A just released Virginia Supreme Court decision will further Virginia’s reputation as a landlord-friendly jurisdiction. In the case, Steward v. Holland Family Properties, LLC, the state’s highest court upheld a lower court ruling that a landlord was not liable for severe injuries to a child of tenants who rented a single-family home. The child had ingested lead from peeling lead paint in the home.
The landlord had informed the tenants of the possibility of lead in the house prior to their signing of the lease and the tenants themselves acknowledged that paint was obviously peeling from the house’s walls. These facts alone might have justified dismissal of the lawsuit. But the Court did not base its opinion on the particular circumstances of the case.
The basis of the Court’s ruling was that, in Virginia, a landlord has no duty, at least under tort law, to provide its tenants with a safe residence, either under the traditional common law rules or under the Virginia Residential Landlord and Tenant Act. This is despite the fact that the Residential Landlord and Tenant Act requires landlords to follow “building and housing codes materially affecting health and safety” and the fact that the lease to the property in this case had assured the renters that “the Property shall comply with the requirements of building and housing codes materially affecting health and safety and applicable to the Property.”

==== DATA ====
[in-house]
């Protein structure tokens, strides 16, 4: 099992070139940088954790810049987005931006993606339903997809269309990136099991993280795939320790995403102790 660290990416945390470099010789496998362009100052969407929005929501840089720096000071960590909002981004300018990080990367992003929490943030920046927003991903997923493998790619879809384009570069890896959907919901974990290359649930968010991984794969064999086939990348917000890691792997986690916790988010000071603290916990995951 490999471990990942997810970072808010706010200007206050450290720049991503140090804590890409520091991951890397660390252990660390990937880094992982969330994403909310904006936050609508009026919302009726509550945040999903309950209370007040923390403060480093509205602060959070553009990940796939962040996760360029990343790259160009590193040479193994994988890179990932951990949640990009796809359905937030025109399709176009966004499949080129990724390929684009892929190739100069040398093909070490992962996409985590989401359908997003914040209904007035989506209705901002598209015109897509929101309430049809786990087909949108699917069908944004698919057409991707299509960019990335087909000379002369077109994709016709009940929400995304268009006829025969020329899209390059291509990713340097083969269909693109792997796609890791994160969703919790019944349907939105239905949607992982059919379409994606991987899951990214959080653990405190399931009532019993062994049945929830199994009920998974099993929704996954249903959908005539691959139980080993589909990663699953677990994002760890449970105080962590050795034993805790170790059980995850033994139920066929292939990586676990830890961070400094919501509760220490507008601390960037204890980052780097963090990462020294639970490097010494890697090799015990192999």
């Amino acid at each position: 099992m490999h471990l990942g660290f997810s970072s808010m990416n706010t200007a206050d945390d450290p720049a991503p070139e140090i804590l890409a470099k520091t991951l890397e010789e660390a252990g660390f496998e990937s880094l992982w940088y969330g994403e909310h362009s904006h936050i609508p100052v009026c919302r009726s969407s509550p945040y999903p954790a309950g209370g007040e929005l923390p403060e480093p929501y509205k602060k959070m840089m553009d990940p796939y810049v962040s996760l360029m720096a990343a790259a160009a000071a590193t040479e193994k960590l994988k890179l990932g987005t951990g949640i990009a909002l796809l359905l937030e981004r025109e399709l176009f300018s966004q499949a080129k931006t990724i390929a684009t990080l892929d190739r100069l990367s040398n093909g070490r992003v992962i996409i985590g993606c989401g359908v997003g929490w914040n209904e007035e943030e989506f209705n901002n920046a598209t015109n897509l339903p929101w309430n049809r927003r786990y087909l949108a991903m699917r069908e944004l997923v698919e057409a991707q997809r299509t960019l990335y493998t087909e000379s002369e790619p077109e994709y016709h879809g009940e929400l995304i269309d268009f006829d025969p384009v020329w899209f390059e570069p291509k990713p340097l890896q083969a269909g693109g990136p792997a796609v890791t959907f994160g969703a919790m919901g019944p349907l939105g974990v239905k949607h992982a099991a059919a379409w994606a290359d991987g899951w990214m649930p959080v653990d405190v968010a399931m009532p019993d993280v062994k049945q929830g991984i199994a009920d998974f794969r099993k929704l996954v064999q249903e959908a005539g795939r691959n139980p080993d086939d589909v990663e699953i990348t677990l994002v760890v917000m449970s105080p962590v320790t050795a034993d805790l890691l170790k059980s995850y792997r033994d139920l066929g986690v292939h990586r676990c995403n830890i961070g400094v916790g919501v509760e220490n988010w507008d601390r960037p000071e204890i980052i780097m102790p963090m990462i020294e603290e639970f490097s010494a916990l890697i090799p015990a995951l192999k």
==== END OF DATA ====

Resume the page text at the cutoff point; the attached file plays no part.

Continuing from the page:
According to the Virginia Supreme Court, the language in the Landlord and Tenant Act and the lease created merely contractual rights, not the right to sue for the tort of negligence. The plaintiffs in this case (the tenants) apparently did not make a breach of contract claim. The language of the opinion, however, suggests that tenants who find themselves in similar situations might be able to win if they sue for breach of contract rather than negligence.